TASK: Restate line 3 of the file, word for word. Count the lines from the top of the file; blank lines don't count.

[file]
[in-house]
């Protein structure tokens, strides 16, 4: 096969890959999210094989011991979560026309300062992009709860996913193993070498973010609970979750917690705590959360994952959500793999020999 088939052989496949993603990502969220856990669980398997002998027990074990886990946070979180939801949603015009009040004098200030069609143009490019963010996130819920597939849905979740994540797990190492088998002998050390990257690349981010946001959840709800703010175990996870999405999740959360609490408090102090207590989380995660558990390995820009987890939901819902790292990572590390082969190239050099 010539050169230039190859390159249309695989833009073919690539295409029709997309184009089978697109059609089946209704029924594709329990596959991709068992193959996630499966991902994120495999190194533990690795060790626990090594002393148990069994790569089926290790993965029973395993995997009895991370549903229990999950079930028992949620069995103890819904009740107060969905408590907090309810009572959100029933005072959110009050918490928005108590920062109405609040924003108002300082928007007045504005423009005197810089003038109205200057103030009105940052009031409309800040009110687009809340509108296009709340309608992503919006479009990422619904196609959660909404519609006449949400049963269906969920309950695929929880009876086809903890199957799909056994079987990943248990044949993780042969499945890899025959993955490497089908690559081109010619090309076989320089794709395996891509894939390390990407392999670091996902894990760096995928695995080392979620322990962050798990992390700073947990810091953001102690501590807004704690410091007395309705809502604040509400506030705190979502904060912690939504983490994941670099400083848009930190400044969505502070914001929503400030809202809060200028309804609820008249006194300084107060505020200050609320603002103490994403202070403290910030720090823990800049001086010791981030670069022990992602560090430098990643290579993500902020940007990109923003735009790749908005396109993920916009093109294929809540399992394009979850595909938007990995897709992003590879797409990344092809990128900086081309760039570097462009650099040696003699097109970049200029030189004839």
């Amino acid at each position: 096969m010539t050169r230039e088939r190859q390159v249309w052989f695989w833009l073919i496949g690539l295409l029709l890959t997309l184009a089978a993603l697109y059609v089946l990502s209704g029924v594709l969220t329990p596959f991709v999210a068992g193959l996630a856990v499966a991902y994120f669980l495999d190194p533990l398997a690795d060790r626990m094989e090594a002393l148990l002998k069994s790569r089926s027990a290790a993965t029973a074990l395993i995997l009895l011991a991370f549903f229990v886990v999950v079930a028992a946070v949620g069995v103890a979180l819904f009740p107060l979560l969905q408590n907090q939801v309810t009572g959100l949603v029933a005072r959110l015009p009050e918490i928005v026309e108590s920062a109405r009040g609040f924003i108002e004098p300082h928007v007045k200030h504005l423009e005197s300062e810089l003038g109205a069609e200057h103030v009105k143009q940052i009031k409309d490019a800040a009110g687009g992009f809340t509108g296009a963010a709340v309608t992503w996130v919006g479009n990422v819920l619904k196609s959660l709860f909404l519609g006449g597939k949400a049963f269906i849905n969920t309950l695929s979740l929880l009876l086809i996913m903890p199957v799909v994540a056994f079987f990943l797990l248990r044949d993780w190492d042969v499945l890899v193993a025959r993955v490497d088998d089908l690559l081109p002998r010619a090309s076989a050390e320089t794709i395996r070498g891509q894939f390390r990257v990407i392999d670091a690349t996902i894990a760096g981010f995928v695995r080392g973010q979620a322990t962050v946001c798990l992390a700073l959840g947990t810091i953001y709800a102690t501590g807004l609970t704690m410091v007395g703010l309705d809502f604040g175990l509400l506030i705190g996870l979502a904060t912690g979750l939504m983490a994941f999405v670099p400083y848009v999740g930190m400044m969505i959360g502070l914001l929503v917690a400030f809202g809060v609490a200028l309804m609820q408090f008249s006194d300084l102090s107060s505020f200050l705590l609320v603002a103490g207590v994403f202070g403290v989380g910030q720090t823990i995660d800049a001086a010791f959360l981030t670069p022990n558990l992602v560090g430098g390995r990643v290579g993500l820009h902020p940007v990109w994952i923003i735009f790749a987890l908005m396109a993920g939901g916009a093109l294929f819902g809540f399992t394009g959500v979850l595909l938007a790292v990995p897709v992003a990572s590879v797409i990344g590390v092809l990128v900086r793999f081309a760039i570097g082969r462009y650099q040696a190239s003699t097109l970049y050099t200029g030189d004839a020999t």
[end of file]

């Amino acid at each position: 096969m010539t050169r230039e088939r190859q390159v249309w052989f695989w833009l073919i496949g690539l295409l029709l890959t997309l184009a089978a993603l697109y059609v089946l990502s209704g029924v594709l969220t329990p596959f991709v999210a068992g193959l996630a856990v499966a991902y994120f669980l495999d190194p533990l398997a690795d060790r626990m094989e090594a002393l148990l002998k069994s790569r089926s027990a290790a993965t029973a074990l395993i995997l009895l011991a991370f549903f229990v886990v999950v079930a028992a946070v949620g069995v103890a979180l819904f009740p107060l979560l969905q408590n907090q939801v309810t009572g959100l949603v029933a005072r959110l015009p009050e918490i928005v026309e108590s920062a109405r009040g609040f924003i108002e004098p300082h928007v007045k200030h504005l423009e005197s300062e810089l003038g109205a069609e200057h103030v009105k143009q940052i009031k409309d490019a800040a009110g687009g992009f809340t509108g296009a963010a709340v309608t992503w996130v919006g479009n990422v819920l619904k196609s959660l709860f909404l519609g006449g597939k949400a049963f269906i849905n969920t309950l695929s979740l929880l009876l086809i996913m903890p199957v799909v994540a056994f079987f990943l797990l248990r044949d993780w190492d042969v499945l890899v193993a025959r993955v490497d088998d089908l690559l081109p002998r010619a090309s076989a050390e320089t794709i395996r070498g891509q894939f390390r990257v990407i392999d670091a690349t996902i894990a760096g981010f995928v695995r080392g973010q979620a322990t962050v946001c798990l992390a700073l959840g947990t810091i953001y709800a102690t501590g807004l609970t704690m410091v007395g703010l309705d809502f604040g175990l509400l506030i705190g996870l979502a904060t912690g979750l939504m983490a994941f999405v670099p400083y848009v999740g930190m400044m969505i959360g502070l914001l929503v917690a400030f809202g809060v609490a200028l309804m609820q408090f008249s006194d300084l102090s107060s505020f200050l705590l609320v603002a103490g207590v994403f202070g403290v989380g910030q720090t823990i995660d800049a001086a010791f959360l981030t670069p022990n558990l992602v560090g430098g390995r990643v290579g993500l820009h902020p940007v990109w994952i923003i735009f790749a987890l908005m396109a993920g939901g916009a093109l294929f819902g809540f399992t394009g959500v979850l595909l938007a790292v990995p897709v992003a990572s590879v797409i990344g590390v092809l990128v900086r793999f081309a760039i570097g082969r462009y650099q040696a190239s003699t097109l970049y050099t200029g030189d004839a020999t």